Spinal bone metastases in colorectal cancer: a retrospective analysis of stability, prognostic factors and survival after palliative radiotherapy


                  <p>This retrospective analysis aimed to analyse the stability of spinal bone metastases in colorectal cancer (CRC) patients following radiotherapy (RT) by use of a validated score and to assess prognostic factors for stability and survival.</p> 

                  <p>Ninety-four patients with osteolytic spinal bone metastases from CRC were treated at the Department of Radiation Oncology at the University Hospital Heidelberg between 2000 and 2014. The stability of each affected vertebral body was assessed according to the validated Taneichi bone stability score on the basis of the treatment planning CT scan prior to RT and also based on the follow-up CT examinations at 3 and 6 months after RT. Additionally, bone survival rates (time between first day of RT and death from any cause) as well as prognostic factors for bone survival were evaluated for all study patients.</p>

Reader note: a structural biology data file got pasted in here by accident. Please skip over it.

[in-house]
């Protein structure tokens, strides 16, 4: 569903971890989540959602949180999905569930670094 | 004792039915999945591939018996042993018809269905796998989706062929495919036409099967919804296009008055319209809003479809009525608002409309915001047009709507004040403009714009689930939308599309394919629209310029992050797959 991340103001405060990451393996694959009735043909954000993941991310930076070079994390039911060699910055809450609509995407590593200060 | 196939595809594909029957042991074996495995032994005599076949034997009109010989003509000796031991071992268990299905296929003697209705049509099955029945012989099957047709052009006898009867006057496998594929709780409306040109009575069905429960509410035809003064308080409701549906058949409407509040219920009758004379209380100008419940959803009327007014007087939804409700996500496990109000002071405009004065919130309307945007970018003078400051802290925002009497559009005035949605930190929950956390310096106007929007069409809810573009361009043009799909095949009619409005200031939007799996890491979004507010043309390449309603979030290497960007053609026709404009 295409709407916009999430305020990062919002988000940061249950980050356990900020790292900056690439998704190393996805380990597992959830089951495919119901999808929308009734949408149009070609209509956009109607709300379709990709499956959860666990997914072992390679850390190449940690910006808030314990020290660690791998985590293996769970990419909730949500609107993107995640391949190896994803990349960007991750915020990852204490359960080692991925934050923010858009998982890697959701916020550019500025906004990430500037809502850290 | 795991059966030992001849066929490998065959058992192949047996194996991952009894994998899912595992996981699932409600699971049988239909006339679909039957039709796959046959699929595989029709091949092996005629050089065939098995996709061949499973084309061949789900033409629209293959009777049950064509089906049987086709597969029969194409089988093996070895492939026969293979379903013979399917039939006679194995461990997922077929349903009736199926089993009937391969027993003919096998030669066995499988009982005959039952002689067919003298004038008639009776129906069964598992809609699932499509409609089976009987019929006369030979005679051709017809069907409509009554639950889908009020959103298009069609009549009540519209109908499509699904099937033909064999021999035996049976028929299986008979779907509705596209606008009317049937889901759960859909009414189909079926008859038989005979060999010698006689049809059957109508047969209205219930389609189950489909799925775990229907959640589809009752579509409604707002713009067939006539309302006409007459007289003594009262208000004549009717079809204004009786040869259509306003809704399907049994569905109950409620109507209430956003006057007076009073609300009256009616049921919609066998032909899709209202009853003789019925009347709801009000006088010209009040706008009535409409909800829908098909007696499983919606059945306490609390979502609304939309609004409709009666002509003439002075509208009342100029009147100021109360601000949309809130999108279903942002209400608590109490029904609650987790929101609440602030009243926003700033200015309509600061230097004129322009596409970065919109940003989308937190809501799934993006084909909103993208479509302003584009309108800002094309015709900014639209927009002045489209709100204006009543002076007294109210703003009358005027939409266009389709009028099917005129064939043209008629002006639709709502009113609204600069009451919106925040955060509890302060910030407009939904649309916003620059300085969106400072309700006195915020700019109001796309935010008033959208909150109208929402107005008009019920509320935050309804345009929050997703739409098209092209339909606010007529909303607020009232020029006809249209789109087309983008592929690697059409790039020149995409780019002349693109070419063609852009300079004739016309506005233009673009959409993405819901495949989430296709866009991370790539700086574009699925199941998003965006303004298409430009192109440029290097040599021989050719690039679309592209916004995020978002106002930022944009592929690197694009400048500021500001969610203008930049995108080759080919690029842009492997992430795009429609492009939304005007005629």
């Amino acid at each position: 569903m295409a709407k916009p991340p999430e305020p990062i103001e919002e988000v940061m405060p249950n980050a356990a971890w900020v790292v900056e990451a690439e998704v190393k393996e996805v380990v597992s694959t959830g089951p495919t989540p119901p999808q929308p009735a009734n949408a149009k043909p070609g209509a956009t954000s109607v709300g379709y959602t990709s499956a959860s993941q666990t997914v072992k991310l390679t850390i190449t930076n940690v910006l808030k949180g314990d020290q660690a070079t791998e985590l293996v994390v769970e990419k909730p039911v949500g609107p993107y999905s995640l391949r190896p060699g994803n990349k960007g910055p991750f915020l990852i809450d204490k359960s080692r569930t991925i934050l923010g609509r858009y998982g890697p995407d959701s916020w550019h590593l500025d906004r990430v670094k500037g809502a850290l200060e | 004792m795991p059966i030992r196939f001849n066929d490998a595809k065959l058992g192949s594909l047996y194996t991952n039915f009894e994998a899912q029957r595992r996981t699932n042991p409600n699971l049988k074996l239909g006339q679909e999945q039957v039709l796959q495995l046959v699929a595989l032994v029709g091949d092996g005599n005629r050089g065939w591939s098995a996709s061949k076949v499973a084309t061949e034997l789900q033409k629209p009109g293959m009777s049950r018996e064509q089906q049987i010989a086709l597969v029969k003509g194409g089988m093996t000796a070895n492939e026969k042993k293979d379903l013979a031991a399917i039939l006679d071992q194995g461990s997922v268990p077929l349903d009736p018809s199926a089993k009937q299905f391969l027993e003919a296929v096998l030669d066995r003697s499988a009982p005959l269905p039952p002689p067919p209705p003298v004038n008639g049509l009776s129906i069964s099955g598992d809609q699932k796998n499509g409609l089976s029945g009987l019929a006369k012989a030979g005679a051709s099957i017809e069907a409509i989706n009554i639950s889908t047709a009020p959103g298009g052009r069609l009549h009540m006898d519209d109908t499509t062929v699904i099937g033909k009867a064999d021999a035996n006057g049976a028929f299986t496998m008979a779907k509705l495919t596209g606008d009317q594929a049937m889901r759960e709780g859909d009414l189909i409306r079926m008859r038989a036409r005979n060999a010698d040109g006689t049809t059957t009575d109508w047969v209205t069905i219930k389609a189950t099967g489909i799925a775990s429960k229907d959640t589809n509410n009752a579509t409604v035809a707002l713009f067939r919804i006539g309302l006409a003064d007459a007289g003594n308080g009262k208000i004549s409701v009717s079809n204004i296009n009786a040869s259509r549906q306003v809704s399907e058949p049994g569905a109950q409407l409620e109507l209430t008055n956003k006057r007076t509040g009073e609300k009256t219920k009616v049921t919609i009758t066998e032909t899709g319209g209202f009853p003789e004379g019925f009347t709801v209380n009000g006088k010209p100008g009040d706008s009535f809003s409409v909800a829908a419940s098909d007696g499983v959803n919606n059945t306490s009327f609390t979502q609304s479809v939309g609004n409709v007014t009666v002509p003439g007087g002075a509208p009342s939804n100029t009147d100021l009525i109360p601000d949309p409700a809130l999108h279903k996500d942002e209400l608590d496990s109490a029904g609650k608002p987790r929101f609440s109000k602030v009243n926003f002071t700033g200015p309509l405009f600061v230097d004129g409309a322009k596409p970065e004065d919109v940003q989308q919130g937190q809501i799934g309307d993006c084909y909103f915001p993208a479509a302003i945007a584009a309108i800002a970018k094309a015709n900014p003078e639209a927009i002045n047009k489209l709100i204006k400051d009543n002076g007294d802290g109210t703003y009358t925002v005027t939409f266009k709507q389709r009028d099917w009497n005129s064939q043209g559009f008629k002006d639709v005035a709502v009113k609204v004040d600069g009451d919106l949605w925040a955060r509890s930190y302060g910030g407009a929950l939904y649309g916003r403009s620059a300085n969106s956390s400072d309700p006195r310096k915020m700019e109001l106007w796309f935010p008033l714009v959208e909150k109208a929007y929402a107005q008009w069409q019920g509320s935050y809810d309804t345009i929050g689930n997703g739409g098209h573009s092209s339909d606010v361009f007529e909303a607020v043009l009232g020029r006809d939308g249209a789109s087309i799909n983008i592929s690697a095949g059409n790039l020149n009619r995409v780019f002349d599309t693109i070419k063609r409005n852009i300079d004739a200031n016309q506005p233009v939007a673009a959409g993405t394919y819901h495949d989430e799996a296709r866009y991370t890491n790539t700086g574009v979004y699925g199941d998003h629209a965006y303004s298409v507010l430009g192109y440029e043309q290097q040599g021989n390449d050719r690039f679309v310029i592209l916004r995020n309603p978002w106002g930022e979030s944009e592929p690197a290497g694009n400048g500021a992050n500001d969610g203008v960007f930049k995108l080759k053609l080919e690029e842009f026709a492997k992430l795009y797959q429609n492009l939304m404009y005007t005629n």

<p>Before RT, 59 patients (63%) were rated unstable according to the Taneichi score. Pathological fractures within the irradiated region were diagnosed in 43 patients (46%) prior to RT. New fractures or progression of previously collapsed vertebrae were diagnosed in 4 patients (4%) after irradiation. Significant re-calcification and stabilization of former unstable bone metastases was only observed in 3/59 patients (3%) and 5/59 patients (9%). The median bone survival was 4.2 months (range 0.5–67.3 months) and 6 months after RT 61% of the patients were dead. Karnofsky performance score (KPS) (&lt; 70% vs. ≥ 70%), chemotherapy and bisphosphonate therapy were predictive prognostic factors for bone survival.</p> 

                  <p>Our study population is characterized by poor bone survival and low re-calcification rates of unstable spinal bone lesions 3 and 6 months after RT. To avoid unnecessary hospitalisation and improve remaining QoL, short fractionated treatment schedules of RT may be prefered in this highly palliative situation, particularly for patients with a KPS &lt; 70%.</p> 
                <br /><br />



Leave a Reply

Fill in your details below or click an icon to log in:

WordPress.com Logo

You are commenting using your WordPress.com account. Log Out / Change )

Twitter picture

You are commenting using your Twitter account. Log Out / Change )

Facebook photo

You are commenting using your Facebook account. Log Out / Change )

Google+ photo

You are commenting using your Google+ account. Log Out / Change )

Connecting to %s